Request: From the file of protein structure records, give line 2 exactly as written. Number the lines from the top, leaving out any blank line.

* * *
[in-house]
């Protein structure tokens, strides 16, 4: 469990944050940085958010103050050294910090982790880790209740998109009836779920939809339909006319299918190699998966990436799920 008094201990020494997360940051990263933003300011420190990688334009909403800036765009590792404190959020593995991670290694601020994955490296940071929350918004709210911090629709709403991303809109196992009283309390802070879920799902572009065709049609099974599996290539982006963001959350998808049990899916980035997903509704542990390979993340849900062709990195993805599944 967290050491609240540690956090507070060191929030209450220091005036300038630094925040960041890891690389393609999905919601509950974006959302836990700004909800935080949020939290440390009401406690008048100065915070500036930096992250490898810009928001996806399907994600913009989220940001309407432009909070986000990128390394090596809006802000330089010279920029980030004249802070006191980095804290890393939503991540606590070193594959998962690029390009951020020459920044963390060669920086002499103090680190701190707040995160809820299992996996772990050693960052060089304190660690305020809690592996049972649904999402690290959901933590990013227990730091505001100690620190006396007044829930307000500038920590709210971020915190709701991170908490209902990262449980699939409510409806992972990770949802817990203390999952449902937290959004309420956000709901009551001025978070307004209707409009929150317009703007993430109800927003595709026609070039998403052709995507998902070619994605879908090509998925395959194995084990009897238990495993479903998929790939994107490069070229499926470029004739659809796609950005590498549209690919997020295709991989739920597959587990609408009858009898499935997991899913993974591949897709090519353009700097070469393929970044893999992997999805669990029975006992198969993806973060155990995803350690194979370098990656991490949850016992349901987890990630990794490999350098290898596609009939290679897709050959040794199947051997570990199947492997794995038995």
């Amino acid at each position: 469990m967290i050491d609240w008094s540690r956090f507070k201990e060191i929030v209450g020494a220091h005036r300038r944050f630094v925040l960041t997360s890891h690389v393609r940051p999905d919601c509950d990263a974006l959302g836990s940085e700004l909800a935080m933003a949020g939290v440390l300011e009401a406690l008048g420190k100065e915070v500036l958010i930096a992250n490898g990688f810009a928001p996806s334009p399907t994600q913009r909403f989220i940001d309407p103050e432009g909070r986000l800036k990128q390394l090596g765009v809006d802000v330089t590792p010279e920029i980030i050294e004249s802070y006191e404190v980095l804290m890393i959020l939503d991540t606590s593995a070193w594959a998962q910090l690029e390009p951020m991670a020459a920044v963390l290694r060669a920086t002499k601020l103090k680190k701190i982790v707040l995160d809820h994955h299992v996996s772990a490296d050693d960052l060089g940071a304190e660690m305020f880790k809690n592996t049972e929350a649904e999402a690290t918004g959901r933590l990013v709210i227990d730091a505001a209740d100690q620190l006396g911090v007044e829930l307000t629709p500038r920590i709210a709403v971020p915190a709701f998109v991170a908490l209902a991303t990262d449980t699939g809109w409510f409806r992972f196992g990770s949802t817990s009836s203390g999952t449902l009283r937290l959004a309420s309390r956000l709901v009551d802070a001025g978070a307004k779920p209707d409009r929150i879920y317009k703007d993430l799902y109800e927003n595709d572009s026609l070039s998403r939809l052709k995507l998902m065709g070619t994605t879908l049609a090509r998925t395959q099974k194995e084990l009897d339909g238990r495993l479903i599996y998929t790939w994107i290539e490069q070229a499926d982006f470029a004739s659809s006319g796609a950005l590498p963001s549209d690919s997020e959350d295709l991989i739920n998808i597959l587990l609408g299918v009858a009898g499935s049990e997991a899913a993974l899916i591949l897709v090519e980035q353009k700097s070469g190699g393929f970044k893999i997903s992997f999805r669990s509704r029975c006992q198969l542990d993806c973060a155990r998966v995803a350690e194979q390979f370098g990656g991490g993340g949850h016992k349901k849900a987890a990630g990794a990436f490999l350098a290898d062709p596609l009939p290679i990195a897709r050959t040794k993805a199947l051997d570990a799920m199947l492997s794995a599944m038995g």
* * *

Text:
């Protein structure tokens, strides 16, 4: 469990944050940085958010103050050294910090982790880790209740998109009836779920939809339909006319299918190699998966990436799920 008094201990020494997360940051990263933003300011420190990688334009909403800036765009590792404190959020593995991670290694601020994955490296940071929350918004709210911090629709709403991303809109196992009283309390802070879920799902572009065709049609099974599996290539982006963001959350998808049990899916980035997903509704542990390979993340849900062709990195993805599944 967290050491609240540690956090507070060191929030209450220091005036300038630094925040960041890891690389393609999905919601509950974006959302836990700004909800935080949020939290440390009401406690008048100065915070500036930096992250490898810009928001996806399907994600913009989220940001309407432009909070986000990128390394090596809006802000330089010279920029980030004249802070006191980095804290890393939503991540606590070193594959998962690029390009951020020459920044963390060669920086002499103090680190701190707040995160809820299992996996772990050693960052060089304190660690305020809690592996049972649904999402690290959901933590990013227990730091505001100690620190006396007044829930307000500038920590709210971020915190709701991170908490209902990262449980699939409510409806992972990770949802817990203390999952449902937290959004309420956000709901009551001025978070307004209707409009929150317009703007993430109800927003595709026609070039998403052709995507998902070619994605879908090509998925395959194995084990009897238990495993479903998929790939994107490069070229499926470029004739659809796609950005590498549209690919997020295709991989739920597959587990609408009858009898499935997991899913993974591949897709090519353009700097070469393929970044893999992997999805669990029975006992198969993806973060155990995803350690194979370098990656991490949850016992349901987890990630990794490999350098290898596609009939290679897709050959040794199947051997570990199947492997794995038995």